Music, Pink and Blue No. 2 (1919)
Once she had permanently settled in New Mexico in the late ’40s, O’Keeffe had a high-quality McIntosh stereo system installed in a peaceful and spacious room in her Abiquiu home. There she would lie in her favorite lounge chair, gazing beyond a wall-sized window at an elegantly framed salt cedar tree, and absorb recordings with full attention (as described by a guide on my tour of O’Keeffe’s Abiquiu home). She supported the Santa Fe Chamber Music Festival early in its existence (during the latter decade or so of her life), and invited musicians to perform for her in her home, where she would listen to them, often with eyes closed. In Hole’s article, one of the musicians relates how she would listen with a striking intensity of focus.
O’Keeffe’s large library of LPs consisted primarily of classical music. Interestingly, she didn’t seem to listen to very much music by then-contemporary composers. Perusing the catalog, I spotted just one or two records each of Stravinsky, Hindemith, Gershwin, and Ives, as well as an Edith Piaf album and some odds and ends. Although she was friends with Aaron Copland and owned an LP of a performance that he conducted, she didn’t seem to be a fan of his music—despite the fact that today’s listener would likely consider her landscape paintings “Coplandesque” in their evocation of American pastoral sensibility, or a classically American earthiness and simplicity of language.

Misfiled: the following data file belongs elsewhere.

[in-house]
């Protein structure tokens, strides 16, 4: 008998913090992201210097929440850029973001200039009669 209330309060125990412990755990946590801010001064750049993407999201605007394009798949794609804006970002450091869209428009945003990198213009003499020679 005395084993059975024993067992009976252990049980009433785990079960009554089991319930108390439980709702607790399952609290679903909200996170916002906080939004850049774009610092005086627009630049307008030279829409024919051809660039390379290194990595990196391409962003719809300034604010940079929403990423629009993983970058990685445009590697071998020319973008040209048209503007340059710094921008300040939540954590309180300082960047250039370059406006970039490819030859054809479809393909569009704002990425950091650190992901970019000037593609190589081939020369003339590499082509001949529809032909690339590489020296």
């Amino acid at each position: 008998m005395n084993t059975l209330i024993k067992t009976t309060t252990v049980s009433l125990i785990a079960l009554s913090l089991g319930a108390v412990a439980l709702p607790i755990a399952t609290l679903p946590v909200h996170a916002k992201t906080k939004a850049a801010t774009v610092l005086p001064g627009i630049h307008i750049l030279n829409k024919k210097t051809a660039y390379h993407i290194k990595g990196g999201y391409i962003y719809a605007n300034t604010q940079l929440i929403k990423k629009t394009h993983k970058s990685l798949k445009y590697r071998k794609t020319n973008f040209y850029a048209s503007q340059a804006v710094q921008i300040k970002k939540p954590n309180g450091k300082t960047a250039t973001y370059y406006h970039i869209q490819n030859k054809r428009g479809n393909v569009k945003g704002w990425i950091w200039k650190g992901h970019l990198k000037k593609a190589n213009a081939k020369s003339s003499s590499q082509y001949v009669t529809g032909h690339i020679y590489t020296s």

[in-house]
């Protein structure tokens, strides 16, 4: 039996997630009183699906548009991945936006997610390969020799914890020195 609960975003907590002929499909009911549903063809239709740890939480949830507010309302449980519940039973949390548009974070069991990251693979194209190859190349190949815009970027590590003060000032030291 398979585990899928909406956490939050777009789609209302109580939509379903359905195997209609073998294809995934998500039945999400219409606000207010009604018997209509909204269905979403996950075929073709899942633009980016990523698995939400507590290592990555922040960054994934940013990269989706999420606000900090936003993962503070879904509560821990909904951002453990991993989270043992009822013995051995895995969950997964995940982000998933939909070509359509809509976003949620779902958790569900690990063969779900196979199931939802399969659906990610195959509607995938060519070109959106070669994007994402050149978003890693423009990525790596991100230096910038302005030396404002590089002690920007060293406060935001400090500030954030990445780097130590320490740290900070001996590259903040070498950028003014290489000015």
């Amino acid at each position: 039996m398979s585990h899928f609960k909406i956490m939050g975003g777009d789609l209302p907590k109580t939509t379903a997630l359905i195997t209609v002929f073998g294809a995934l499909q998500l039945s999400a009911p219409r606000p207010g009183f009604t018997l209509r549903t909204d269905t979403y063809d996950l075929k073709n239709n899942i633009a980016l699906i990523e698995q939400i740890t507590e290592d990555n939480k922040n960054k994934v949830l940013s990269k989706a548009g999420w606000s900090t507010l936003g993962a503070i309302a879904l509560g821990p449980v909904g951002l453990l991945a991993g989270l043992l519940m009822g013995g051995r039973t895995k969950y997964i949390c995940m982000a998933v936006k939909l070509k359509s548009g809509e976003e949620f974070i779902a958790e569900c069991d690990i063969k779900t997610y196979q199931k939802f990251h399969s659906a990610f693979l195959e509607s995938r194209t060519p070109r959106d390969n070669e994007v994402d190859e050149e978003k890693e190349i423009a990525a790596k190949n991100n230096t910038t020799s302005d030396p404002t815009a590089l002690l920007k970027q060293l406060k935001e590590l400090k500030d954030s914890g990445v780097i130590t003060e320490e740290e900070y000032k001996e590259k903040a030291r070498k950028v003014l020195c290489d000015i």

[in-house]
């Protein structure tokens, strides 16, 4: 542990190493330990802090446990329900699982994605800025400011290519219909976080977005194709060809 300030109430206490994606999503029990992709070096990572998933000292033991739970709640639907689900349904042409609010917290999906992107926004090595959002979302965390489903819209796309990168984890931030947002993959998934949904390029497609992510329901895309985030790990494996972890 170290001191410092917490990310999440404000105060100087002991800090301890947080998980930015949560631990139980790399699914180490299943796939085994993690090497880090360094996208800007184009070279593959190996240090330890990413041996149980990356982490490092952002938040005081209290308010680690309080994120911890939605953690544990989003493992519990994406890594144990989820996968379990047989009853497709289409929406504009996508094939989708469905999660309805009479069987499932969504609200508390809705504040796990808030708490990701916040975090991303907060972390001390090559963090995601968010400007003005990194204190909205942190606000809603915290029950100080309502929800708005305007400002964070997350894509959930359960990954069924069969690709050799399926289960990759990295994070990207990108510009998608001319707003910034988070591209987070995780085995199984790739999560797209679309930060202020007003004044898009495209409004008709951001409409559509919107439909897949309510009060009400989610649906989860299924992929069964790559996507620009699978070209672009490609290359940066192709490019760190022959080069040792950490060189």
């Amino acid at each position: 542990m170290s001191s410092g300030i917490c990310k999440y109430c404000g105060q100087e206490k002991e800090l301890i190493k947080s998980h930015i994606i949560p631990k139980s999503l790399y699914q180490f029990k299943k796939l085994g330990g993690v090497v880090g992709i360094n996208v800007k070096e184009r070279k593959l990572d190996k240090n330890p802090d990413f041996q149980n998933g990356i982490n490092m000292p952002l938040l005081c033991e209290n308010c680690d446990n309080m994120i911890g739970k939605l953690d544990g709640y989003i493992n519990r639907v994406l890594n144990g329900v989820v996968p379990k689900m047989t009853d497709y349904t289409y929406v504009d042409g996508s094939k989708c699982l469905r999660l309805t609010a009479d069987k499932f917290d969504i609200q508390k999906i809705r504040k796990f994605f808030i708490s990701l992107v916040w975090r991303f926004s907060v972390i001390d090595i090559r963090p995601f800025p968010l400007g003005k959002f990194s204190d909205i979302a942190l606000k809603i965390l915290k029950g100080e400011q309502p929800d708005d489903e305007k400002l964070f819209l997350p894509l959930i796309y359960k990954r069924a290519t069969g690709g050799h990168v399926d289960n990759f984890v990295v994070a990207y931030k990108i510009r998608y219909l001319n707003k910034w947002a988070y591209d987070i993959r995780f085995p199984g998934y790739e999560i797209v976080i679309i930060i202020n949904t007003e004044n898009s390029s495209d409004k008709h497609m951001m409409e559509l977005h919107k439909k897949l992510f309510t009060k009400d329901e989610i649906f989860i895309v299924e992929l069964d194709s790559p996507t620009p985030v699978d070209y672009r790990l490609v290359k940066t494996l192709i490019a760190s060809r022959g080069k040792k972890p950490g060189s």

Above all, O’Keeffe collected music of the 18th and 19th centuries—Beethoven, Schumann, Haydn, Bach, etc, and surprisingly to me, a quantity of Monteverdi madrigals, sacred music and operas (including multiple recordings of the opera “The Coronation of Poppea”)—which were relatively obscure at the time she was listening—as well as Verdi and Wagner operas. Although O’Keeffe is associated with the Modernist and Abstract movements in visual art, it seems natural that her musical tastes reflected the lush, lyrical, conventionally emotive quality of earlier music, rather than the harmonic and rhythmic explorations of the early-to-mid 20th century. As Music, Pink and Blue No. 1 and No. 2 demonstrate, the shapes in her paintings tend to be rounded and flowing, the colors rich, and her paintings are often strikingly passionate and direct in their emotive quality—yet always balanced, elegant, and poignant in simplicity, like a Classical sonata or Romantic Lied.
Given O’Keeffe’s appreciation of music, I can’t help but wonder why she herself did not try her hand at music. She had played the violin early in life, and she wrote that considered singing to be “the most perfect means of expression.” Yet she chose to pursue visual art, and never swayed from that path throughout her life. Perhaps she was able to enjoy music in a more profound way as an observer than as a participant. Perhaps her native artistic language was inevitably a visual one, and she was best able to express the musical impulses that resonated with her through her artwork.
 From a letter to close friend Anita Pollitzer written in 1915. Coburn, Marcia Froelke. Quoted in “Georgia O’Keeffe In Her Own Words: The Letters Of Georgia O’Keeffe Paint a Portrait of the Woman Beneath the Myth.” Chicago Tribune 15 Nov. 1987.
 For more about my video The Faraway Nearby: Georgia O’Keeffe and the New Mexico Landscape, visit http://www.thefaraway.org.
 Program archived at the Georgia O’Keeffe Museum Research Center Library.